Anxiety, depression, and psychological distress are often increased in colon cancer survivors, and are typically even more elevated during chemotherapy. The review authors noted that in an investigation, 67% of survivors reported a fear of recurrence 1 year after diagnosis. Compared with the general population, patients with cancer have an increased 12-month prevalence rate for any mental disorder, including major depressive disorder or dysthymia. Screening tools such as the NCCN distress thermometer, the hospital anxiety and depression scale (HADS), the Patient Health Questionnaire (PHQ)-2 and PHQ9, and the Generalized Anxiety Disorder (GAD)-7 are all available to assess patient psychological distress. “Interventions to address psychological issues are crucial for improving overall health and quality of life in colon cancer survivors,” the authors added.
Cancer patients are often likely to develop cognitive and memory problems; however, although there is significant data to support this decline in cancer patients, there is no standard protocol in place to detect or treat cognitive complications in this patient population. Imaging studies may be helpful for those with focal neurological deficits but no treatments have been proven for the treatment of cognitive decline. “A trial of medications like methylphenidate, modafinil, [and] donepezil can be tried, but high-quality evidence to support the use of these medications in cancer survivors is lacking,” the authors wrote. Counselling, education, validation of patient cognitive dysfunction, and coping strategies, may all be beneficial and are encouraged.
Other factors to consider are the management of non-health concerns such as the management of social and economic effects. Financial burden due to the large out-of-pocket expenses associated with medications, doctor visits, and hospital care can all add to the stresses in cancer survivors. In addition, patients with treatment-related complications are often at a higher risk for financial burden. Patients often avoid discussing financial burdens with their physicians. Returning to work and being able to function at work after cancer treatment is another burden the patients may struggle with. Implementing a financial health assessment into routine clinical assessments may help identify patients who need financial assistance earlier on. In addition, providing treatment recommendations that cater to specific work-related considerations, whenever applicable, may also help patients with expectations in duration and management of symptoms upon returning to work.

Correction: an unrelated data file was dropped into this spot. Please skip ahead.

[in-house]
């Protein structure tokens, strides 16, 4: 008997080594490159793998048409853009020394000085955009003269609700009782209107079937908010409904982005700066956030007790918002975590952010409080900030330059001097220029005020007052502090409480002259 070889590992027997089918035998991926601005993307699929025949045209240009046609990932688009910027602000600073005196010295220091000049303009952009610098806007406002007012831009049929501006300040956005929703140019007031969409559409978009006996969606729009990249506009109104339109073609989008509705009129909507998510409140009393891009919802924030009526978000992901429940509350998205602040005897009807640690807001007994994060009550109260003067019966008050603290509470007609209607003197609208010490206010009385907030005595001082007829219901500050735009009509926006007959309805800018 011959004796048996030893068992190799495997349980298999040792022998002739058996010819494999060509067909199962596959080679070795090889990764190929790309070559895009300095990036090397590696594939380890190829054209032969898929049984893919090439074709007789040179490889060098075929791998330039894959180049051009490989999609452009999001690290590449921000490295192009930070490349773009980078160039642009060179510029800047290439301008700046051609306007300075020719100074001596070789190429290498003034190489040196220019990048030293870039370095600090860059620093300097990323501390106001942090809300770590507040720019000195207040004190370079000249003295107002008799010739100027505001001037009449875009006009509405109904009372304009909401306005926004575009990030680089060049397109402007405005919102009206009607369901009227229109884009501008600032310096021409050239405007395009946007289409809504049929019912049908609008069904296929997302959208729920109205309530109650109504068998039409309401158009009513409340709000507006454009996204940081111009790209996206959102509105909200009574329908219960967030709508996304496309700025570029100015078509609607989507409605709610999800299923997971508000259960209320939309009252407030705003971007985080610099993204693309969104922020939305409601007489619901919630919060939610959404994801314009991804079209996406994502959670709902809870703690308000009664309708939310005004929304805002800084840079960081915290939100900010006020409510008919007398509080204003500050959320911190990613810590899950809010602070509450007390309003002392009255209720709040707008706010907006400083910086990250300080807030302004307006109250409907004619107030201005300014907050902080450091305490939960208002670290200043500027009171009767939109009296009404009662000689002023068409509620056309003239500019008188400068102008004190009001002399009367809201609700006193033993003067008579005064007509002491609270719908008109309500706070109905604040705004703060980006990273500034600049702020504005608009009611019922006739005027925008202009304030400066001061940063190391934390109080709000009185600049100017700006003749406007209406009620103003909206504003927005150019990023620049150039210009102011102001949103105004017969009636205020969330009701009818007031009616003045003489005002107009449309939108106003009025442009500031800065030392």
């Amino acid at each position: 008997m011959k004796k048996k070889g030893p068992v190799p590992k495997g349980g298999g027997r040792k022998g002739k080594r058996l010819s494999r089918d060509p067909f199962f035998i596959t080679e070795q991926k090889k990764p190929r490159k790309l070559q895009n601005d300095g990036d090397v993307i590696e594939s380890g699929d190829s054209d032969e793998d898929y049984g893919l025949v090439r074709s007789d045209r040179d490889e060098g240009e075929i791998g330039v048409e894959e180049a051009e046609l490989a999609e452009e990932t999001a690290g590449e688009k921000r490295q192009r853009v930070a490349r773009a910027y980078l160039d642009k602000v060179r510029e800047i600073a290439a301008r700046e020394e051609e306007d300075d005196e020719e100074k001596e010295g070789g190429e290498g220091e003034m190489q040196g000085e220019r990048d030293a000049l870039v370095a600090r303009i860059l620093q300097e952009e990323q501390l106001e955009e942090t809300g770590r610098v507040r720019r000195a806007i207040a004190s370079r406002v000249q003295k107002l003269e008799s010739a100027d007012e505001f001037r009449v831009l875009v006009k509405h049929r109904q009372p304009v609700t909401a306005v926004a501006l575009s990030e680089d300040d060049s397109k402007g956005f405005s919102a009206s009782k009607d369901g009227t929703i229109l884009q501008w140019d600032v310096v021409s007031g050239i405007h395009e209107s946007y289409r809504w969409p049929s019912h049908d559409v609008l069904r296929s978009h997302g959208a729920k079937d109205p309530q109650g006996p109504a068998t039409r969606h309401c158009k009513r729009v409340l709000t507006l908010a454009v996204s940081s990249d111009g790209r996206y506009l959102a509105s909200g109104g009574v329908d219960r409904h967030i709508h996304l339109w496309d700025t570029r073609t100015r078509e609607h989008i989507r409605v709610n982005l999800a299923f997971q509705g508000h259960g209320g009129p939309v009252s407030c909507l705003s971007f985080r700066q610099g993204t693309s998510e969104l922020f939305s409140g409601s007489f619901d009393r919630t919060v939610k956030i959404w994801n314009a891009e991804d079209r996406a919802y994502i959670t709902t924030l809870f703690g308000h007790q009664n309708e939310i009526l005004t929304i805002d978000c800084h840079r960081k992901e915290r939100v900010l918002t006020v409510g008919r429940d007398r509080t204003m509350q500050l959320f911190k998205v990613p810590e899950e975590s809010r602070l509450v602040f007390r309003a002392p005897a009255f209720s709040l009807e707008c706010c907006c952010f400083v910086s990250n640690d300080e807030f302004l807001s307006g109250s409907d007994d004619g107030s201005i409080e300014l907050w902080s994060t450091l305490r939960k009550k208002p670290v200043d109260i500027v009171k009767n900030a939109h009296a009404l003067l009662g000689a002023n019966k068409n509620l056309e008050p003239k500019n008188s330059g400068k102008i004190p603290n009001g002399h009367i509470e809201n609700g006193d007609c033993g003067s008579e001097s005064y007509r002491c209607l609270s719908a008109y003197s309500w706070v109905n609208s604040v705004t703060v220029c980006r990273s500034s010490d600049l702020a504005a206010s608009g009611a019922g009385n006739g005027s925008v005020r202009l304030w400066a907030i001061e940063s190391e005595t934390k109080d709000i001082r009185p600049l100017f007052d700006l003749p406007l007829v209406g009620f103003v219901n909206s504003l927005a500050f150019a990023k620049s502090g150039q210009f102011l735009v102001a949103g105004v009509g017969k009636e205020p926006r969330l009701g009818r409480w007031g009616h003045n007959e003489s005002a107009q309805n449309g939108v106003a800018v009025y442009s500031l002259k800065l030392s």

Lastly, promoting overall health such as physical activity, nutrition, weight loss (if applicable), smoking cessation, and screening for second primary cancer may all help to reduce comorbidities and future possible events in patients.
“The survivorship care plan should not only be clearly explained to the patient but also made available to all the physicians involved in their long-term care, including primary and specialty care,” the investigators noted.
“The key to optimal care lies in comprehensive coordination among oncologists, primary care providers, and specialists, with clearly defined roles.”
“Further research is needed to improve survivorship guidelines and cancer care delivery,” they concluded.